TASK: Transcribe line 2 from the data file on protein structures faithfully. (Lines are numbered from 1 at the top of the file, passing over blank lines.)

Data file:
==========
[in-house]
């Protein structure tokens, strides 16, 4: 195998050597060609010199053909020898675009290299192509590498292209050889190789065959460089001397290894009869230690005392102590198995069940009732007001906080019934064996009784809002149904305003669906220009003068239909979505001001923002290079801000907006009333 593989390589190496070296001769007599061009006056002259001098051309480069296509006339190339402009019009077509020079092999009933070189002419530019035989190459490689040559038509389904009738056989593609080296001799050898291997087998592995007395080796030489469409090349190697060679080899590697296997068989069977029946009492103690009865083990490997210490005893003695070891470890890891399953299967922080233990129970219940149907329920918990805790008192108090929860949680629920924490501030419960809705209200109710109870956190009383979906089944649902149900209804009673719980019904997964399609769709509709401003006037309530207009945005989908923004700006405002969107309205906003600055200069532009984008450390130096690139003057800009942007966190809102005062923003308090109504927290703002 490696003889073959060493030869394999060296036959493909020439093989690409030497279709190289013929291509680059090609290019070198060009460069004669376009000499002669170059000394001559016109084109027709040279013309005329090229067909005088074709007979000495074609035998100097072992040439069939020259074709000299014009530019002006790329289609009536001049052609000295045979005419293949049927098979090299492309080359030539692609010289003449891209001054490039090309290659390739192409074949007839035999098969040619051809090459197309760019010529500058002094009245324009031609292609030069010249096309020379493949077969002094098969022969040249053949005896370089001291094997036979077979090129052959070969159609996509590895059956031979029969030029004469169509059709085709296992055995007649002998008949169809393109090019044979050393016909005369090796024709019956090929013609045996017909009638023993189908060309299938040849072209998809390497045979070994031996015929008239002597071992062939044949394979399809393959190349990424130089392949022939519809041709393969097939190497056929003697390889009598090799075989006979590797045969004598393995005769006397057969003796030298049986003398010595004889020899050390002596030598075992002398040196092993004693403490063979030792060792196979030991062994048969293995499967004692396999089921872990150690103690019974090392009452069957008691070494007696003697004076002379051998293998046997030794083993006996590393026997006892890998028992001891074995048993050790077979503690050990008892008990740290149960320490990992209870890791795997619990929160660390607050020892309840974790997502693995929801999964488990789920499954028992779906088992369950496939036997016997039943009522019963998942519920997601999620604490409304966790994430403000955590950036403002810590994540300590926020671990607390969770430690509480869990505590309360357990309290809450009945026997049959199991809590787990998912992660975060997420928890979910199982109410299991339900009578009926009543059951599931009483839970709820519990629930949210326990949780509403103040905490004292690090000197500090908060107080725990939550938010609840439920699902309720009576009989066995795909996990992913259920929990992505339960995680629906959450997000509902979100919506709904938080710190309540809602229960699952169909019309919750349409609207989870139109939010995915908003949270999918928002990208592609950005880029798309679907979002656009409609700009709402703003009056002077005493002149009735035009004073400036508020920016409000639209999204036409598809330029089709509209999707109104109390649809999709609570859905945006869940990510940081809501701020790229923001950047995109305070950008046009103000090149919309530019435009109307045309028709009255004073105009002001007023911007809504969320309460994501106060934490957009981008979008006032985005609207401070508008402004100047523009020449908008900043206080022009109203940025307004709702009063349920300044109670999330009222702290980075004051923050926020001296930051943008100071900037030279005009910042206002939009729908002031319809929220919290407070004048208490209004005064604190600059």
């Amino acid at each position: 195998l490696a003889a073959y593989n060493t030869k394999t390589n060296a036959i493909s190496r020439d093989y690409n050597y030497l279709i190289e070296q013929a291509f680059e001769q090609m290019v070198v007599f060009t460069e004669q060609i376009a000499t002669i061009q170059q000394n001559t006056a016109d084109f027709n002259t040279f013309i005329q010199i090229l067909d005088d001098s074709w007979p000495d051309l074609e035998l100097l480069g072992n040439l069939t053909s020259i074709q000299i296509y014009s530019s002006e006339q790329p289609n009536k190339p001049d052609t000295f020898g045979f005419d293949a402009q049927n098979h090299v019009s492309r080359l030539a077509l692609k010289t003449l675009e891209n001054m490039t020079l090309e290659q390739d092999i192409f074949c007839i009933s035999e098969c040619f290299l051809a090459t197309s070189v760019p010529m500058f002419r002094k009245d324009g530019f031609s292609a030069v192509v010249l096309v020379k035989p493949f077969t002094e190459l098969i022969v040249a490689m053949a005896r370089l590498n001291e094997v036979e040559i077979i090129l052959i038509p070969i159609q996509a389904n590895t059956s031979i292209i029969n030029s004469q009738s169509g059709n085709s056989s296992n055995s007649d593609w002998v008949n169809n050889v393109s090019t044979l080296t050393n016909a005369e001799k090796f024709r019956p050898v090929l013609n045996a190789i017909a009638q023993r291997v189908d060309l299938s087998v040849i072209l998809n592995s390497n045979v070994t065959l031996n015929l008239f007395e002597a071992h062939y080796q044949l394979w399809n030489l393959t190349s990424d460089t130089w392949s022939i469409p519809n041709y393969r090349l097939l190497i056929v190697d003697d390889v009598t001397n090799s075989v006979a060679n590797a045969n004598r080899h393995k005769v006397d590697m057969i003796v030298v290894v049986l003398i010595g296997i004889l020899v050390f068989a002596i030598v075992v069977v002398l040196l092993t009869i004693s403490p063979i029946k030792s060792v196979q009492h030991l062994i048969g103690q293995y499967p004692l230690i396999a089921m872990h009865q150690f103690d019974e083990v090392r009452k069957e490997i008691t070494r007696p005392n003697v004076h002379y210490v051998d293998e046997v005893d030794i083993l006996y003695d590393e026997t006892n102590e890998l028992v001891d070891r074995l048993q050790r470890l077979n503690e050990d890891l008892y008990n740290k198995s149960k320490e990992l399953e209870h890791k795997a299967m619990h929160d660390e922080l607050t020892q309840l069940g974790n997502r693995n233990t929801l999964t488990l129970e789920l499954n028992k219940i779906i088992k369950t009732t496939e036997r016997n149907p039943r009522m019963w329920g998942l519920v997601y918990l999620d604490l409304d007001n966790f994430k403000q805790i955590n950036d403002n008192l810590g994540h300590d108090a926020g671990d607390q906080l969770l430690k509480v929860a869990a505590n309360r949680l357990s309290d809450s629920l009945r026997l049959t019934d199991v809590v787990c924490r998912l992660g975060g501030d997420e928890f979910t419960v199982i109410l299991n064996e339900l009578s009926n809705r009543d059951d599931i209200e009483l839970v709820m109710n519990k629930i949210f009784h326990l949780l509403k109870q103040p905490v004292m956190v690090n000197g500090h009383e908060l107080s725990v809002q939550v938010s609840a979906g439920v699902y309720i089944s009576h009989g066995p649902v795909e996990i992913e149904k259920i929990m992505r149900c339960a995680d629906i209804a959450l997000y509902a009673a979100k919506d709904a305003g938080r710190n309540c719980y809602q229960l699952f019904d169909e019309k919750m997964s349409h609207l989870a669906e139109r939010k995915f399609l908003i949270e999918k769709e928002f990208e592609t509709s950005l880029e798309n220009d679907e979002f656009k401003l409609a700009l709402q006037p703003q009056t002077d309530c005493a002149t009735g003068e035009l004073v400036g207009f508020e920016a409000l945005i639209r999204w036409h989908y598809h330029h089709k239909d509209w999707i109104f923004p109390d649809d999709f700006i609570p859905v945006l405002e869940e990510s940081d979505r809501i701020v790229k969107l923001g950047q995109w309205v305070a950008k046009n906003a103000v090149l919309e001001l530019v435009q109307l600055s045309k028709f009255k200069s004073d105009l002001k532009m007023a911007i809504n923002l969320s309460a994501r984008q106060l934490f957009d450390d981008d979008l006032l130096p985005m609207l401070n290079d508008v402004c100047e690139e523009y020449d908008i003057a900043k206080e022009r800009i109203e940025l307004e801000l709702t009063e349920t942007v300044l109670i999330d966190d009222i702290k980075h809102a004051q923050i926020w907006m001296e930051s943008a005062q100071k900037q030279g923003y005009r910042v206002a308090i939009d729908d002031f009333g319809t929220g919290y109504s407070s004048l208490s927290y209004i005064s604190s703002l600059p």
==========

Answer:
């Protein structure tokens, strides 16, 4: 195998050597060609010199053909020898675009290299192509590498292209050889190789065959460089001397290894009869230690005392102590198995069940009732007001906080019934064996009784809002149904305003669906220009003068239909979505001001923002290079801000907006009333 593989390589190496070296001769007599061009006056002259001098051309480069296509006339190339402009019009077509020079092999009933070189002419530019035989190459490689040559038509389904009738056989593609080296001799050898291997087998592995007395080796030489469409090349190697060679080899590697296997068989069977029946009492103690009865083990490997210490005893003695070891470890890891399953299967922080233990129970219940149907329920918990805790008192108090929860949680629920924490501030419960809705209200109710109870956190009383979906089944649902149900209804009673719980019904997964399609769709509709401003006037309530207009945005989908923004700006405002969107309205906003600055200069532009984008450390130096690139003057800009942007966190809102005062923003308090109504927290703002 490696003889073959060493030869394999060296036959493909020439093989690409030497279709190289013929291509680059090609290019070198060009460069004669376009000499002669170059000394001559016109084109027709040279013309005329090229067909005088074709007979000495074609035998100097072992040439069939020259074709000299014009530019002006790329289609009536001049052609000295045979005419293949049927098979090299492309080359030539692609010289003449891209001054490039090309290659390739192409074949007839035999098969040619051809090459197309760019010529500058002094009245324009031609292609030069010249096309020379493949077969002094098969022969040249053949005896370089001291094997036979077979090129052959070969159609996509590895059956031979029969030029004469169509059709085709296992055995007649002998008949169809393109090019044979050393016909005369090796024709019956090929013609045996017909009638023993189908060309299938040849072209998809390497045979070994031996015929008239002597071992062939044949394979399809393959190349990424130089392949022939519809041709393969097939190497056929003697390889009598090799075989006979590797045969004598393995005769006397057969003796030298049986003398010595004889020899050390002596030598075992002398040196092993004693403490063979030792060792196979030991062994048969293995499967004692396999089921872990150690103690019974090392009452069957008691070494007696003697004076002379051998293998046997030794083993006996590393026997006892890998028992001891074995048993050790077979503690050990008892008990740290149960320490990992209870890791795997619990929160660390607050020892309840974790997502693995929801999964488990789920499954028992779906088992369950496939036997016997039943009522019963998942519920997601999620604490409304966790994430403000955590950036403002810590994540300590926020671990607390969770430690509480869990505590309360357990309290809450009945026997049959199991809590787990998912992660975060997420928890979910199982109410299991339900009578009926009543059951599931009483839970709820519990629930949210326990949780509403103040905490004292690090000197500090908060107080725990939550938010609840439920699902309720009576009989066995795909996990992913259920929990992505339960995680629906959450997000509902979100919506709904938080710190309540809602229960699952169909019309919750349409609207989870139109939010995915908003949270999918928002990208592609950005880029798309679907979002656009409609700009709402703003009056002077005493002149009735035009004073400036508020920016409000639209999204036409598809330029089709509209999707109104109390649809999709609570859905945006869940990510940081809501701020790229923001950047995109305070950008046009103000090149919309530019435009109307045309028709009255004073105009002001007023911007809504969320309460994501106060934490957009981008979008006032985005609207401070508008402004100047523009020449908008900043206080022009109203940025307004709702009063349920300044109670999330009222702290980075004051923050926020001296930051943008100071900037030279005009910042206002939009729908002031319809929220919290407070004048208490209004005064604190600059």